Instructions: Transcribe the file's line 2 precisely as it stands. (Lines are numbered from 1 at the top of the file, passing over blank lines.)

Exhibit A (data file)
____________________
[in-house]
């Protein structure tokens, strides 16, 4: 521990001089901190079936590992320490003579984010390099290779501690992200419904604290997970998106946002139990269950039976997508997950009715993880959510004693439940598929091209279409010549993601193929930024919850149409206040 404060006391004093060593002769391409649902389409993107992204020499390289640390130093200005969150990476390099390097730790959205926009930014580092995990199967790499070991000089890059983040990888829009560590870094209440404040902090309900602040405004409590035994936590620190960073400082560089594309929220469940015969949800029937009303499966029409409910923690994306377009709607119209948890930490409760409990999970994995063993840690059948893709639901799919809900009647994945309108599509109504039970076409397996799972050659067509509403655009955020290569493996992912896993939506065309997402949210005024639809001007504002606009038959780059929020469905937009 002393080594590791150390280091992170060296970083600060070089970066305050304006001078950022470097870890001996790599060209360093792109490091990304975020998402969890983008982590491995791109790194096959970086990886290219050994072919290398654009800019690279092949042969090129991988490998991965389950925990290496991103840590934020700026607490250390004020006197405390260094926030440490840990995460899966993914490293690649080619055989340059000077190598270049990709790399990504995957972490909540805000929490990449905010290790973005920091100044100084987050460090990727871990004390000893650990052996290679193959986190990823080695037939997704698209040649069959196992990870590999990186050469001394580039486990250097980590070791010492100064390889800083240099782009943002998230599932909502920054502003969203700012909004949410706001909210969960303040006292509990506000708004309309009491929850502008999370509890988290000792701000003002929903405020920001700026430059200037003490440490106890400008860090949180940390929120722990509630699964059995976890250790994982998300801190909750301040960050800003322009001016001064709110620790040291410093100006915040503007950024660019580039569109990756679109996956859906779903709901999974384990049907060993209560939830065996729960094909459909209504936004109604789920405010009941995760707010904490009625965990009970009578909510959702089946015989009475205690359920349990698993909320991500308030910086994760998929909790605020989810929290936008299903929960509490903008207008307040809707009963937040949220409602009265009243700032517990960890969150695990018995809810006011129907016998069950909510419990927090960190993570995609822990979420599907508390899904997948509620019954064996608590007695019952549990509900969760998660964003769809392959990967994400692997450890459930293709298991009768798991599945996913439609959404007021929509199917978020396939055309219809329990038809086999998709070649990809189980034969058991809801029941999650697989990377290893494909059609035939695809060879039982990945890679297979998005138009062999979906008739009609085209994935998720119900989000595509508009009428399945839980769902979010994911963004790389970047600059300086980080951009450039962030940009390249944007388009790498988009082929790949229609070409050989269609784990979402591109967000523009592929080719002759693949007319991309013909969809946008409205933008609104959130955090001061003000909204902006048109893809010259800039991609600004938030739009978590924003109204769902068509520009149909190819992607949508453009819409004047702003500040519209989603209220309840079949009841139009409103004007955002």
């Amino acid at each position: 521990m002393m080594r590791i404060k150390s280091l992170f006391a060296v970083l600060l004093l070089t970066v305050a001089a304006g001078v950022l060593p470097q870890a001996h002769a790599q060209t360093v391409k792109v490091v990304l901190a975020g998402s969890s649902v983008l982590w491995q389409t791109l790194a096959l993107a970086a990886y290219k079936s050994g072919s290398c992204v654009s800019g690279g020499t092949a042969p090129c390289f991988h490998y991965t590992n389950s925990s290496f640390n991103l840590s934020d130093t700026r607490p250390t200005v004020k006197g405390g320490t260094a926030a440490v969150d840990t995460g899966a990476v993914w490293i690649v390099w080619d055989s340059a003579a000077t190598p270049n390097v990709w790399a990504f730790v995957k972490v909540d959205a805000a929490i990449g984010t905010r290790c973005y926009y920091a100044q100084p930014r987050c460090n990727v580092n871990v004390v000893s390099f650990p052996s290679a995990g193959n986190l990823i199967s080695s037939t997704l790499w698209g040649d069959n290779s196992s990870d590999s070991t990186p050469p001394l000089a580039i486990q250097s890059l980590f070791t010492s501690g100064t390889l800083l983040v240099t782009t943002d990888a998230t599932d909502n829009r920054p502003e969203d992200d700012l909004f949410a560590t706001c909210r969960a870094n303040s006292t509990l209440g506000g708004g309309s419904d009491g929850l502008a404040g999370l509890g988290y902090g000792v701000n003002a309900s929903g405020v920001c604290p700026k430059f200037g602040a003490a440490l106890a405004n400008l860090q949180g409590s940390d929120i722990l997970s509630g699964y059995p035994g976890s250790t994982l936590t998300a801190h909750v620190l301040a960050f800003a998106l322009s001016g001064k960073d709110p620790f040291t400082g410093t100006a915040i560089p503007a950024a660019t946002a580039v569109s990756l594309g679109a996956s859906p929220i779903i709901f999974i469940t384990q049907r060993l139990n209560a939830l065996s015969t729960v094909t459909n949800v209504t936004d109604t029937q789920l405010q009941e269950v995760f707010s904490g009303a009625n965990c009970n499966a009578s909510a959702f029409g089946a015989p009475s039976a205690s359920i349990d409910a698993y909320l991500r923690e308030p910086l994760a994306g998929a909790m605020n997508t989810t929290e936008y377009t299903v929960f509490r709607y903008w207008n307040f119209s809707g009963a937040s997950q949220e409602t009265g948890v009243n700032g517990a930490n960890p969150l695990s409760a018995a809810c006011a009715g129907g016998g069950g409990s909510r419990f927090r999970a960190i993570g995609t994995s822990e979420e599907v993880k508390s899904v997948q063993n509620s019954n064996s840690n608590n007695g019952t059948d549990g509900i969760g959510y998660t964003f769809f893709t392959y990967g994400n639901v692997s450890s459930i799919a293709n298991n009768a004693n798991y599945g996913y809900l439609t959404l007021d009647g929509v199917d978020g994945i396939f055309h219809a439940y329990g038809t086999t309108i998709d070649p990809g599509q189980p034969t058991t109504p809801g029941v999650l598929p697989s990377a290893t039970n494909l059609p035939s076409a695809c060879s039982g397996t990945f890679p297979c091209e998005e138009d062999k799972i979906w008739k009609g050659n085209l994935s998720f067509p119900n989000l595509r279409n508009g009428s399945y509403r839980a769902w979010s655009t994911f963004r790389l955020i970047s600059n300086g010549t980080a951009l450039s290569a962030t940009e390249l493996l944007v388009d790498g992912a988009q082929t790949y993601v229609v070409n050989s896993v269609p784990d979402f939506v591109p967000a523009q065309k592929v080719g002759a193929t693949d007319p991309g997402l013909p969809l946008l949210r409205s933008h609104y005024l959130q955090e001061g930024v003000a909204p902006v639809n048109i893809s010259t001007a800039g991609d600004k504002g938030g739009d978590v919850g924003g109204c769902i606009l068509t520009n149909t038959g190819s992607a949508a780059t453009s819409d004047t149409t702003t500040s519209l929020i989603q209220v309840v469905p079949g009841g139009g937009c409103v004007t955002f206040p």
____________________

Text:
């Protein structure tokens, strides 16, 4: 521990001089901190079936590992320490003579984010390099290779501690992200419904604290997970998106946002139990269950039976997508997950009715993880959510004693439940598929091209279409010549993601193929930024919850149409206040 404060006391004093060593002769391409649902389409993107992204020499390289640390130093200005969150990476390099390097730790959205926009930014580092995990199967790499070991000089890059983040990888829009560590870094209440404040902090309900602040405004409590035994936590620190960073400082560089594309929220469940015969949800029937009303499966029409409910923690994306377009709607119209948890930490409760409990999970994995063993840690059948893709639901799919809900009647994945309108599509109504039970076409397996799972050659067509509403655009955020290569493996992912896993939506065309997402949210005024639809001007504002606009038959780059929020469905937009 002393080594590791150390280091992170060296970083600060070089970066305050304006001078950022470097870890001996790599060209360093792109490091990304975020998402969890983008982590491995791109790194096959970086990886290219050994072919290398654009800019690279092949042969090129991988490998991965389950925990290496991103840590934020700026607490250390004020006197405390260094926030440490840990995460899966993914490293690649080619055989340059000077190598270049990709790399990504995957972490909540805000929490990449905010290790973005920091100044100084987050460090990727871990004390000893650990052996290679193959986190990823080695037939997704698209040649069959196992990870590999990186050469001394580039486990250097980590070791010492100064390889800083240099782009943002998230599932909502920054502003969203700012909004949410706001909210969960303040006292509990506000708004309309009491929850502008999370509890988290000792701000003002929903405020920001700026430059200037003490440490106890400008860090949180940390929120722990509630699964059995976890250790994982998300801190909750301040960050800003322009001016001064709110620790040291410093100006915040503007950024660019580039569109990756679109996956859906779903709901999974384990049907060993209560939830065996729960094909459909209504936004109604789920405010009941995760707010904490009625965990009970009578909510959702089946015989009475205690359920349990698993909320991500308030910086994760998929909790605020989810929290936008299903929960509490903008207008307040809707009963937040949220409602009265009243700032517990960890969150695990018995809810006011129907016998069950909510419990927090960190993570995609822990979420599907508390899904997948509620019954064996608590007695019952549990509900969760998660964003769809392959990967994400692997450890459930293709298991009768798991599945996913439609959404007021929509199917978020396939055309219809329990038809086999998709070649990809189980034969058991809801029941999650697989990377290893494909059609035939695809060879039982990945890679297979998005138009062999979906008739009609085209994935998720119900989000595509508009009428399945839980769902979010994911963004790389970047600059300086980080951009450039962030940009390249944007388009790498988009082929790949229609070409050989269609784990979402591109967000523009592929080719002759693949007319991309013909969809946008409205933008609104959130955090001061003000909204902006048109893809010259800039991609600004938030739009978590924003109204769902068509520009149909190819992607949508453009819409004047702003500040519209989603209220309840079949009841139009409103004007955002």